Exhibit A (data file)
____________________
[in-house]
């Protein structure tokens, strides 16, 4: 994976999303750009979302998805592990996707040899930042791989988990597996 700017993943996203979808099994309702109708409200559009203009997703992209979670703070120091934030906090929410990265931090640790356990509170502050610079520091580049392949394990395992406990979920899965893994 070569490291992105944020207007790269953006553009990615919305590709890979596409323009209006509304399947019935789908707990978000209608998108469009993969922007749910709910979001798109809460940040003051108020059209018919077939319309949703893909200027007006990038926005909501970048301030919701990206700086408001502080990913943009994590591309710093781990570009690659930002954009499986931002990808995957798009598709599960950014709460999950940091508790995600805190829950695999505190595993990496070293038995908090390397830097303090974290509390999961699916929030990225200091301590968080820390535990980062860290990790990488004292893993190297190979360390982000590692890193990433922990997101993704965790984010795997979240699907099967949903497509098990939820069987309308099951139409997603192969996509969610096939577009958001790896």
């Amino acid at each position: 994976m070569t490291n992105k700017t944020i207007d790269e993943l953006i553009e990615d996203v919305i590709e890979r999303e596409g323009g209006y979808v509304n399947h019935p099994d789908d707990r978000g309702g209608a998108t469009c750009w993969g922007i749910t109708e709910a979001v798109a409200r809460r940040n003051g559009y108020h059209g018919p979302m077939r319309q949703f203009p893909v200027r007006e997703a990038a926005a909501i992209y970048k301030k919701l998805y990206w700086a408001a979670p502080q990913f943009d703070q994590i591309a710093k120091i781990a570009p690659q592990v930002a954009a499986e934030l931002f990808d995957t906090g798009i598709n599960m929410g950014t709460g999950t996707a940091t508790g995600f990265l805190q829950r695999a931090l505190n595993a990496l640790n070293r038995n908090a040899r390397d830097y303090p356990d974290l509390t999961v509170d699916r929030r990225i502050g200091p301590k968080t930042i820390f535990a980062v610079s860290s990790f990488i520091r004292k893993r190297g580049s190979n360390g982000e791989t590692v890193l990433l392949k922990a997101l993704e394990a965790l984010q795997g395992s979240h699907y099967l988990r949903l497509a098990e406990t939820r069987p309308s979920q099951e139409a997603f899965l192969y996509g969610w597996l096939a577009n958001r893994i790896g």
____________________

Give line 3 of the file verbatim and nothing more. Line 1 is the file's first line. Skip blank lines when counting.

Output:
């Amino acid at each position: 994976m070569t490291n992105k700017t944020i207007d790269e993943l953006i553009e990615d996203v919305i590709e890979r999303e596409g323009g209006y979808v509304n399947h019935p099994d789908d707990r978000g309702g209608a998108t469009c750009w993969g922007i749910t109708e709910a979001v798109a409200r809460r940040n003051g559009y108020h059209g018919p979302m077939r319309q949703f203009p893909v200027r007006e997703a990038a926005a909501i992209y970048k301030k919701l998805y990206w700086a408001a979670p502080q990913f943009d703070q994590i591309a710093k120091i781990a570009p690659q592990v930002a954009a499986e934030l931002f990808d995957t906090g798009i598709n599960m929410g950014t709460g999950t996707a940091t508790g995600f990265l805190q829950r695999a931090l505190n595993a990496l640790n070293r038995n908090a040899r390397d830097y303090p356990d974290l509390t999961v509170d699916r929030r990225i502050g200091p301590k968080t930042i820390f535990a980062v610079s860290s990790f990488i520091r004292k893993r190297g580049s190979n360390g982000e791989t590692v890193l990433l392949k922990a997101l993704e394990a965790l984010q795997g395992s979240h699907y099967l988990r949903l497509a098990e406990t939820r069987p309308s979920q099951e139409a997603f899965l192969y996509g969610w597996l096939a577009n958001r893994i790896g």